The bottom leg portion of the back panel extends in a direction generally perpendicular to the back of the back panel. This is also true of the top leg 12. The top leg 12 ends in a snap closure member 30 while the bottom leg ends in a hinge section.
The moulding duct or raceway further comprises a front panel 20 which has a top snap closure member 22. The front panel has a bottom leg 24 terminating in a hinge member 26. The hinge member 26 comprises a longitudinally extending bead 27.
The just described elements of the raceway can also be readily seen in FIGS. 3 and 4 and in the modification embodiments of FIGS. 5 and 6.
The snap closure members 30 and 22 of the front and back panels are designed to interlock with each other when the unit is closed.
The unit may be easily opened since the ductwork is made of a resilient material. Opening the unit is accomplished by simply deflecting the front panel to disengage the snap closure members.
The hinge members of the unit are designed to interlock such that when the unit is in its open position, as shown in FIG. 4, the front panel lies in a plane substantially parallel with the bottom leg of the moulding duct. In this position it is also substantially perpendicular to the back of the back panel. It will also be seen from viewing FIG. 4 that the hinge members mate with each other so that the front panel is held in a substantially rigid position when opened, thereby facilitating the receipt of cables in such a manner that they are prevented from falling out of the raceway.
It will be appreciated that the cables may be placed on the inside of the front cover when initial installation is being done. This frees both hands of the installer to properly install the wiring or cables in the raceway without having to worry about them dropping to the floor. The configuration also allows the panel to be easily opened at a later time for the installation of additional cables or servicing the various components contained within the raceway without having previously installed cables fall from the raceway.
When the unit is opened, bottom leg 24 of the front panel locks against and abuts generally vertically extending hinge portion 34 of the bottom leg 14 of the back panel. The hinge section of the back panel, in overall configuration, is generally P-shaped. It can be seen that bead 27 extends generally longitudinally in a manner such that it is substantially parallel with the front face 38 of the front panel 20. It is thus able to interlock within the channel or hinge barrel section 37 of the back panel. It will be appreciated that this barrel section aslo runs in a substantially longitudinal direction and is essentially parallel to the linear dimension of the moulding duct. Thus, the mating hinge sections interlock and the hinge pin member 27 (above also referred to as a bead type structure), is held within the barrel section in the area in which the barrel section curves back upon itself.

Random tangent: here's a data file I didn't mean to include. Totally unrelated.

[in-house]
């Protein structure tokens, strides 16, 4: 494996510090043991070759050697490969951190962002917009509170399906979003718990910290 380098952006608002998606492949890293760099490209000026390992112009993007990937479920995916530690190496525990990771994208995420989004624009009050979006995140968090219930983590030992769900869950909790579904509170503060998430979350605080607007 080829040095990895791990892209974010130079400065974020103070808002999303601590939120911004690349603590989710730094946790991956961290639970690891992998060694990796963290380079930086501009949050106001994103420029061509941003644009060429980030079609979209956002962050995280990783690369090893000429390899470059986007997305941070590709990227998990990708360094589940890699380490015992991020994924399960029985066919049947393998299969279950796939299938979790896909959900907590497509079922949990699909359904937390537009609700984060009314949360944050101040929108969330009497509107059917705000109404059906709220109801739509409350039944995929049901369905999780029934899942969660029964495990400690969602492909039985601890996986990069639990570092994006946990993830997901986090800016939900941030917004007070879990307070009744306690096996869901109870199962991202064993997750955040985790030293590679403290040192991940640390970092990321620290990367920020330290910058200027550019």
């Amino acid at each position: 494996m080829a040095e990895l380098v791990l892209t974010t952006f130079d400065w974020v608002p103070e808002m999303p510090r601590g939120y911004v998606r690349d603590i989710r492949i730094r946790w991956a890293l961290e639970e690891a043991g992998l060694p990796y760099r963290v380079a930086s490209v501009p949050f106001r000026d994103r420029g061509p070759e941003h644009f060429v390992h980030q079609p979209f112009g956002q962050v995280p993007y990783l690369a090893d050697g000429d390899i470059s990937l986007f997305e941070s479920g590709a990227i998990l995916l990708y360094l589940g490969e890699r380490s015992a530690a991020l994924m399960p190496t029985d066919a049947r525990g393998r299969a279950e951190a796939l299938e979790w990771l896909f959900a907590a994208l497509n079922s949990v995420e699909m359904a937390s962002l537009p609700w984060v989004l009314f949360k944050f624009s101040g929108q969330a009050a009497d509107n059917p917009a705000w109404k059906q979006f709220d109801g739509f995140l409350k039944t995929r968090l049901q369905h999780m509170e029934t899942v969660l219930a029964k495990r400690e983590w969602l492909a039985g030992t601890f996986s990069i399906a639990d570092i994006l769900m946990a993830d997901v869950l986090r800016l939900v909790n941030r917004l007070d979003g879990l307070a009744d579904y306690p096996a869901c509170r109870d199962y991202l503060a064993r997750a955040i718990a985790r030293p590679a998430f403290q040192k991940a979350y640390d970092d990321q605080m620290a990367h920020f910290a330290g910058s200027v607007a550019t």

With respect to the overall configuration of the moulding duct, the curved corner radius 8 is configured such that no tight bends need be made in the CATV cable thereby providing smoother signal flow since kinking of the cable is prevented.
Thus, applicant has provided a novel raceway in which the front cover section may be opened to lie substantially rigidly supported by hinge sections in a substantially horizontal plane for support of CATV cables. There has further been provided a snap closure at the top of the front cover and a corresponding snap closure member on the top leg of the back panel for selectively and lockingly engaging and disengaging the front and back panels in order to open the raceway. Given the configuration of the raceway and the manner in which provision has been made to support cables when the unit is opened, cables may be as easily installed overhead at a building site as they may be installed at floor level. With particular reference to FIGS. 5 and 6, two slight variations of the snap engagement members have been disclosed. Also disclosed in those figures are slightly varied configurations of the hinge sections.
Applicant's invention has thus been described in detail sufficient to enable one of ordinary skill in the art to make and use the same. Obviously, modifications and alterations in the preferred embodiments will occur to others upon a reading and understanding of the specification and drawings. All such alterations are to be considered as part of the invention insofar as they come within the scope of the claims.
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|U.S. Classification||174/101, 138/163, 138/157, 138/92, 16/386, 52/287.1, 138/162|
|Cooperative Classification||H02G3/0431, Y10T16/557|
|Jun 25, 1987||FPAY||Fee payment|
Year of fee payment: 4
|Jul 31, 1991||REMI||Maintenance fee reminder mailed|
|Nov 22, 1991||SULP||Surcharge for late payment|
|Nov 22, 1991||FPAY||Fee payment|
Year of fee payment: 8
|Aug 1, 1995||REMI||Maintenance fee reminder mailed|
|Nov 24, 1995||SULP||Surcharge for late payment|
|Nov 24, 1995||FPAY||Fee payment|
Year of fee payment: 12
|Sep 4, 2001||AS||Assignment|